We've worked on a lot of different types of websites: static sites for credit card companies, social media platforms, learning management systems, content management systems, and ecommerce to name a few. We've also trained hundreds of development teams with our training company, React Training. These teams build websites we all use regularly. Based on our personal development experience and our client's products, we built Remix to be able to handle the dynamic nature of both the front-end and the backend of a web project.

The Remix philosophy can be summed up in four points:

  1. Embrace the server/client model, including seperation of source code from content/data.
  2. Work with, not against, the foundations of the web: Browsers, HTTP, and HTML.
  3. Use JavaScript to augment the user experience by emulating browser behavior
  4. Don't over-abstract the underlying technologies

Server/Client Model

When a page has a data dependency, Remix favors fetching and processing that data on the server at request time, rather than making it a part of the build/deploy pipeline. Couple this with thoughtful HTTP caching techniques, CDNs, and built-in Browser/HTML features to achieve optimal performance, for both the users and you, the developer.

Browsers, HTTP, and HTML

These technologies have been around for a long time. They're solid. Remix embraces them completely. Combining HTTP Caching, Remix's focus on URLs for assets, dynamic server rendering, and HTML features like <link rel=prefetch>, you have all the tools to make your app snappy. Browsers and HTML got really good in the 20+ years we've been using it.

Augment the UX with JavaScript

While most recent frameworks only have read APIs for data, Remix has both read and write. HTML <form> has been the staple for data mutations since the 90s, Remix embraces and augments that API. This enables the data layer of a Remix app to function with or without JavaScript on the page.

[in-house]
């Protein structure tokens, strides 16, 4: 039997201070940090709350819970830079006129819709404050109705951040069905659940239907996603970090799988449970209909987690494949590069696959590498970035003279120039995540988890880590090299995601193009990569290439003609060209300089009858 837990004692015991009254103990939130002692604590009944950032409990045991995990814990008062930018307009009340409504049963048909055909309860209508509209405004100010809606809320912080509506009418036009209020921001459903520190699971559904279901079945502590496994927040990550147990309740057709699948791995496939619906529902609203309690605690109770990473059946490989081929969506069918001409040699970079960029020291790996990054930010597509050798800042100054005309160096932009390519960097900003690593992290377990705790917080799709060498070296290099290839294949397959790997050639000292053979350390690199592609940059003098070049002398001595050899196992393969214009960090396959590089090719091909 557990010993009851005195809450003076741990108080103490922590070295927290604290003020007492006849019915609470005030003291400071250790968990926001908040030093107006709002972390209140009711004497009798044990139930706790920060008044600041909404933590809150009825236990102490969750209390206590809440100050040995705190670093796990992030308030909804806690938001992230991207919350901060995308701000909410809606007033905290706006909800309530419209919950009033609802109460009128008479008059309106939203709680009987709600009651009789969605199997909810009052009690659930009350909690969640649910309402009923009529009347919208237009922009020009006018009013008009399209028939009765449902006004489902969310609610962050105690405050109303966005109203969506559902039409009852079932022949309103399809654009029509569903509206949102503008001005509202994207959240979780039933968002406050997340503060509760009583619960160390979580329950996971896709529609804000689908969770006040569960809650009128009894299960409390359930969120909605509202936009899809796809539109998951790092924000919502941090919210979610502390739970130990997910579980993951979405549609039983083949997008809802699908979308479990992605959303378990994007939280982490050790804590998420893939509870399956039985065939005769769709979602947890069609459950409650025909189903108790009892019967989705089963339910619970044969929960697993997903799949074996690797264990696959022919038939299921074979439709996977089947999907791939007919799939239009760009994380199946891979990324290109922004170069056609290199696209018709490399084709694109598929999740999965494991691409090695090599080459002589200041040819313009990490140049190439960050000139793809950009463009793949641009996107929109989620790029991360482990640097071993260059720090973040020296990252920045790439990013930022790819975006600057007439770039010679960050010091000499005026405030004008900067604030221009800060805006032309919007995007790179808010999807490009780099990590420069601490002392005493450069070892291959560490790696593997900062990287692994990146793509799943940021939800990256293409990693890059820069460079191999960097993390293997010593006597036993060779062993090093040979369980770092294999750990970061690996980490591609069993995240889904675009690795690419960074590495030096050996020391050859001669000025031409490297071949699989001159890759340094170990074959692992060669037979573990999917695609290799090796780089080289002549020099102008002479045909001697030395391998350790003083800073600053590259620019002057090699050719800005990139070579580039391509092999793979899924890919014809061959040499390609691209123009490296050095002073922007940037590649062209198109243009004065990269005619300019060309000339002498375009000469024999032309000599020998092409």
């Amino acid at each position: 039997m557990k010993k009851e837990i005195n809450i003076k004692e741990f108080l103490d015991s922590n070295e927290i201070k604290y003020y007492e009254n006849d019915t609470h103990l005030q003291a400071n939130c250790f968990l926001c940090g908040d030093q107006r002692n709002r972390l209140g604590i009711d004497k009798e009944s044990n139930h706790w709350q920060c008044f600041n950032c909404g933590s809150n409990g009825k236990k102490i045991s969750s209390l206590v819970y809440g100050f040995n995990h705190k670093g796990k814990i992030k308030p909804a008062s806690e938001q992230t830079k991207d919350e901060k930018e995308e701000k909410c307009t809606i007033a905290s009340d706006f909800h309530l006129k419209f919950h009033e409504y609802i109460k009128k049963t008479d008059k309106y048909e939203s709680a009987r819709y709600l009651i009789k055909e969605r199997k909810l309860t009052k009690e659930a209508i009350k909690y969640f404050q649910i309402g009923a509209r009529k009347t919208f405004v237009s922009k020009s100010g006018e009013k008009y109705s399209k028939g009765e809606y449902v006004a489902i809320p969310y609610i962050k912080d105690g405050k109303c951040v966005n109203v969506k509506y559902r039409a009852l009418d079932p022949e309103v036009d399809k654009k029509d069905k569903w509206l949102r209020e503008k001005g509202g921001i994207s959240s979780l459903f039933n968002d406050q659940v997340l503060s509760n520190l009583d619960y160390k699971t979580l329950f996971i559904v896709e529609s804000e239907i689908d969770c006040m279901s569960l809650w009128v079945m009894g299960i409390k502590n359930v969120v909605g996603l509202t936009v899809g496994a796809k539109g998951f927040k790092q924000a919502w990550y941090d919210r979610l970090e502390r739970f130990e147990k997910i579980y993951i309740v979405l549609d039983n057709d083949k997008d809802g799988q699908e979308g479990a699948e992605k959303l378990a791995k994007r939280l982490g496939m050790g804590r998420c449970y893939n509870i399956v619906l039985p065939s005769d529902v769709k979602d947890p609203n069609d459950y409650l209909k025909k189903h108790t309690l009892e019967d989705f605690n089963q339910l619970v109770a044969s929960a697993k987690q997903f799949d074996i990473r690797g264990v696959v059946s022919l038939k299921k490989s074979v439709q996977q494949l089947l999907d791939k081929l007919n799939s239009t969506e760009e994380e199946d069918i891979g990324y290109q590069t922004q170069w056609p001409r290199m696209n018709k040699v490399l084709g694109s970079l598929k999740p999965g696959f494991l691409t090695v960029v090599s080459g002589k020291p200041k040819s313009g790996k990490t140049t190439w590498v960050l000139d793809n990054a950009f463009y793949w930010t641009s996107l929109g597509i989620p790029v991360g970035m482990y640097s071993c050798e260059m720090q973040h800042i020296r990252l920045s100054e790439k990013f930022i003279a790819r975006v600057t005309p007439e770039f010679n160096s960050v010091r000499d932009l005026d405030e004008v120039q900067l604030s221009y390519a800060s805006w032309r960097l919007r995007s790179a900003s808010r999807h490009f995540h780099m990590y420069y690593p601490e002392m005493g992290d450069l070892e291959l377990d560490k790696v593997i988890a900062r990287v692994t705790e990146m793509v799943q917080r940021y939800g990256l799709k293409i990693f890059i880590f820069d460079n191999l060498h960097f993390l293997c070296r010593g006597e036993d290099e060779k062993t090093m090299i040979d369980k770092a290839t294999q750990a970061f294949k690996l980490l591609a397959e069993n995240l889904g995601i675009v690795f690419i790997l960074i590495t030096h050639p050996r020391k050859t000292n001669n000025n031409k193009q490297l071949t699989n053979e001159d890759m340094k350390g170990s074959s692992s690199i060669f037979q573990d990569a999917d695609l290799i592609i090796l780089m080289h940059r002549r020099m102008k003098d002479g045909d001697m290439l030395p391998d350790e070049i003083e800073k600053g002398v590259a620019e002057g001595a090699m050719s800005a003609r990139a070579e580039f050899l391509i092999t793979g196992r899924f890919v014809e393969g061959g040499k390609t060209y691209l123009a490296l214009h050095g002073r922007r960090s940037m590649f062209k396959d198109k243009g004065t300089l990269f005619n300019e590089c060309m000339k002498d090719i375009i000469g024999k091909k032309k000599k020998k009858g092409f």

Adding JavaScript allows Remix to speed up the user experience in two ways on a page transition:

  1. Not downloading and evaluating JavaScript and CSS assets
  2. Only fetching data for the parts of the layout that change

Also, with JavaScript on the page, Remix can provide the developer with APIs to make the UX nicer on page transitions:

  1. Add nicer pending UI than the browser's spinning favicon
  2. Add optimistic UI on data actions (create, read, update, delete, etc.)

Finally, since data mutation is built into Remix, it knows when to refetch data that could have been changed after a mutation, ensuring different parts of your page dont' get out of sync.

The point is not so much to make the app work without JavaScript, it's more about keeping the simpler client/server model. Being able to leave JavaScript at the door is a nice side-effect.

Don't over-abstract the underlying technologies

This one is more for us. We've been educators for the 5 years before Remix. Our tagline is Build Better Websites. We also think of it with a little extra on the end: Build Better Websites, Sometimes with Remix. If you get good at Remix, you will accidentally get good at web development in general.

The APIs Remix provides makes it convenient to use the fundamental Browser/HTTP/JavaScript, but those technologies are not hidden from you.

For example, getting CSS on specific layouts in your app is done with a route module method named links, where you return an array of objects with the values of an HTML <link> tag. We abstract enough to optimize the performance of your app (they're objects so we can dedupe them, preload them) without hiding the underlying technology. Learn how to prefetch assets in Remix with links and you've learned how to prefetch assets in any website.

Remix is unlike anything you've used before. Now get out of here and start building better websites!